Name: Marcin Gortat
Years in NBA: 12
Key Stats: In 16 minutes per game, averaged 5.0 points, 5.6 rebounds, and 1.4 assists across 47 games (43 started). Shot 53.2% from the field and 72.9% from the free throw line (1 attempt per game).
2018-2019 Salary: $13,565,218
Future Contract Status: Unrestricted free agent
Marcin arrived from the Washington Wizards last year in a trade for guard Austin Rivers. The trade, which occurred between the NBA Draft and the start of free agency, was done primarily to even the Clippers’ guard heavy roster and prepare for the departure of franchise center DeAndre Jordan. The expectations for Marcin were to be a stopgap center for the 2018-2019 season, holding the fort until the center of the future arrived via draft, trade, or free agency. And, that’s what he did, more or less.
Marcin started much of the first half of the season, sitting only four games in favor of Boban Marjanovic. When the Clippers got off to their fantastic start to the season, Gortat was at least a small part of the reason why. He was able to set good screens on offense, particularly for Tobias Harris, was an acceptable rebounder, and just generally filled in the gaps on both ends of the court. His defense was subpar due to slow feet and lack of a second leap around the rim, but the Clippers were playing so well that it didn’t matter much.
As the season went along, however, Marcin’s play dipped, especially in December, when he was simply awful. In that month, he shot under 40% from the field, an atrocious number for a big man who took almost all his shots near the rim. His lack of explosion as a finisher was clearly on display, and it hurt the offense a lot. He perked up a bit in January, but his defensive liabilities remained, and units with him on the court continued to fail. He only played two games in February before the Clippers made their series of trades at the deadline, and Gortat was subsequently waived to clear room for the incoming players, as Ivica Zubac’s arrival made him expendable.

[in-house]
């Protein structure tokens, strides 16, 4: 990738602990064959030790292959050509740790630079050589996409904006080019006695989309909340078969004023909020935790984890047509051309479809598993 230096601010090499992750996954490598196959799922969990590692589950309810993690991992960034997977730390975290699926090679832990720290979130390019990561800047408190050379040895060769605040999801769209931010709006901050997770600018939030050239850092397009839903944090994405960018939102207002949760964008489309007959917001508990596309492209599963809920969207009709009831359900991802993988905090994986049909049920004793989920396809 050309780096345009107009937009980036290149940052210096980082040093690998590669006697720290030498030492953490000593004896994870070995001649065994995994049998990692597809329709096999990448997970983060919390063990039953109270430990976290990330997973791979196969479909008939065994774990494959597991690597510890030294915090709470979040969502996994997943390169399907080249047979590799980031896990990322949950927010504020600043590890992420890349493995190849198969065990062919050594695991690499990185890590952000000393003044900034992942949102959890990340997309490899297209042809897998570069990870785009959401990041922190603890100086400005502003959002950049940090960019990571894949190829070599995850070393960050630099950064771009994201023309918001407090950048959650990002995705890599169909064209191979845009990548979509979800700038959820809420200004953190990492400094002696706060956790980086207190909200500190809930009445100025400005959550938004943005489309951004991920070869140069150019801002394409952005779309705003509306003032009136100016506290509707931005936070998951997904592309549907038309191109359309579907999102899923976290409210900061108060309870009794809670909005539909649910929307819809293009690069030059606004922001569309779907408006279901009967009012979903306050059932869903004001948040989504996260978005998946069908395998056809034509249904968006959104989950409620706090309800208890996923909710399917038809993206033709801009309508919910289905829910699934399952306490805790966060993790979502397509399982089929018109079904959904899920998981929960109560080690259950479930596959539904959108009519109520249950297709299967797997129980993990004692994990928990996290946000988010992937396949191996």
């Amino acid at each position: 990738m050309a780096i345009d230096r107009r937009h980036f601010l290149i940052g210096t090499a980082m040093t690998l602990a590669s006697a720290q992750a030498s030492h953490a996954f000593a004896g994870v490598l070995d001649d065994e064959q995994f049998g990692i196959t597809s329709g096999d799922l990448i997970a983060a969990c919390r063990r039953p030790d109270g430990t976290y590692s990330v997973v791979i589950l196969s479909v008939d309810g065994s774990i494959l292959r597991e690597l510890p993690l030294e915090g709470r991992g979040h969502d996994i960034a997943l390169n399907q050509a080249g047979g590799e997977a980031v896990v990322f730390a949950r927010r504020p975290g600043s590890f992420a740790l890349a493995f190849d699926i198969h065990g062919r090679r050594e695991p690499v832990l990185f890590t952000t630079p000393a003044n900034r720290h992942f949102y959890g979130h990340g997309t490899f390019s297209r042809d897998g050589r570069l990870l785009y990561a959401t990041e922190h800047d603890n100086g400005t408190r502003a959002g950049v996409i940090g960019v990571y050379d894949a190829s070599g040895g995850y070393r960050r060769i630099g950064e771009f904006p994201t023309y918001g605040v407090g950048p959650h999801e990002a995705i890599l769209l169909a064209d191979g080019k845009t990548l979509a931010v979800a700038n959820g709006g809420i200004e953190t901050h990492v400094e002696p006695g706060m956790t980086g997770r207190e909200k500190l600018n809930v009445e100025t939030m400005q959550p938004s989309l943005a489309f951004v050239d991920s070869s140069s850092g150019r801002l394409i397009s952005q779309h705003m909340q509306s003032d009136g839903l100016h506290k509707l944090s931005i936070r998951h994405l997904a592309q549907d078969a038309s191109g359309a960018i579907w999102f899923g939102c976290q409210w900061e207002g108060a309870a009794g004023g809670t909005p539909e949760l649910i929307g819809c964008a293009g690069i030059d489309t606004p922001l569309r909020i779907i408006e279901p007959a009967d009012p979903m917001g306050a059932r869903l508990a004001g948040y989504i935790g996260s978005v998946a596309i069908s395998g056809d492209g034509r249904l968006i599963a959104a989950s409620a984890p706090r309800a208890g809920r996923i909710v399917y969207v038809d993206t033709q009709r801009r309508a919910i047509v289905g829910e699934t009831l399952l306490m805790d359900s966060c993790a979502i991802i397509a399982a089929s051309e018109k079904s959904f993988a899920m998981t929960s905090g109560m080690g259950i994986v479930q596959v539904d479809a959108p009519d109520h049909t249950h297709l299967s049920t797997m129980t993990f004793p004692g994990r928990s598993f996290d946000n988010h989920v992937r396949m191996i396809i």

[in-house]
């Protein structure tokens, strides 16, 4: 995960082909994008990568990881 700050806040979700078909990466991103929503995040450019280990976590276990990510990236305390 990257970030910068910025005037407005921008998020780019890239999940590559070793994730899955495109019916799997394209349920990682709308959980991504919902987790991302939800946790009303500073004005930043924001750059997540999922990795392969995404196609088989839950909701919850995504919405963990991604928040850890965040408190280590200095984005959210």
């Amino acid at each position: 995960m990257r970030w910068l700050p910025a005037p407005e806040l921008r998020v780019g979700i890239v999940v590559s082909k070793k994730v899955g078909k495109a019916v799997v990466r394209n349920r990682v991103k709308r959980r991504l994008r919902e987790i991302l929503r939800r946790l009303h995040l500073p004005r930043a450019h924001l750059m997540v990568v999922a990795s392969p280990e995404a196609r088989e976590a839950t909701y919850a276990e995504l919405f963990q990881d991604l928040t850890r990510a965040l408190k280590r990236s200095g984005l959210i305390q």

Marcin Gortat has had a long, well-regarded NBA career for a reason: he’s a highly competent big man who’s great at the fundamentals of basketball. In particular, he sets some of the best screens in the entire NBA. He led the Clippers in screen assists per game, averaging 3.6 (and 7.8 points off them) in just 16 minutes. That beat out Montrezl Harrell (3.3, 7.2) and Ivica Zubac (3.0, 7.1), both of whom played more minutes per game than Gortat did. Screen-setting is extremely unglamorous, but incredibly important to modern NBA offenses. Gortat’s ability in that regard can’t be understated.
Outside of screens, Gortat also just generally knows where to be on the basketball court. He’s fantastic at rolling to the rim (though not necessarily at finishing, anymore), and boxes out well defensively. Gortat is also a quietly good passer, adept at interior passes to fellow big men, dishes to cutters, and dribble hand offs. Passing big men are valuable to keep an offense moving smoothly, and Gortat more than checks the boxes of a useful passer in the halfcourt. Defensively, again, Gortat’s positioning is mostly there, especially in a drop-down defense, and he tries hard on both sides of the ball.
There were no complaints about Marcin’s offcourt/locker room presence, and he seemed to take his various benchings well enough (as well as any NBA player takes them). He played hard, and seemed to fit in well with the group of players the Clippers had together to start the season. On nights when he was really feeling it, Marcin still had some moments, especially on the offensive end, and he definitely helped the Clippers win a few games early on.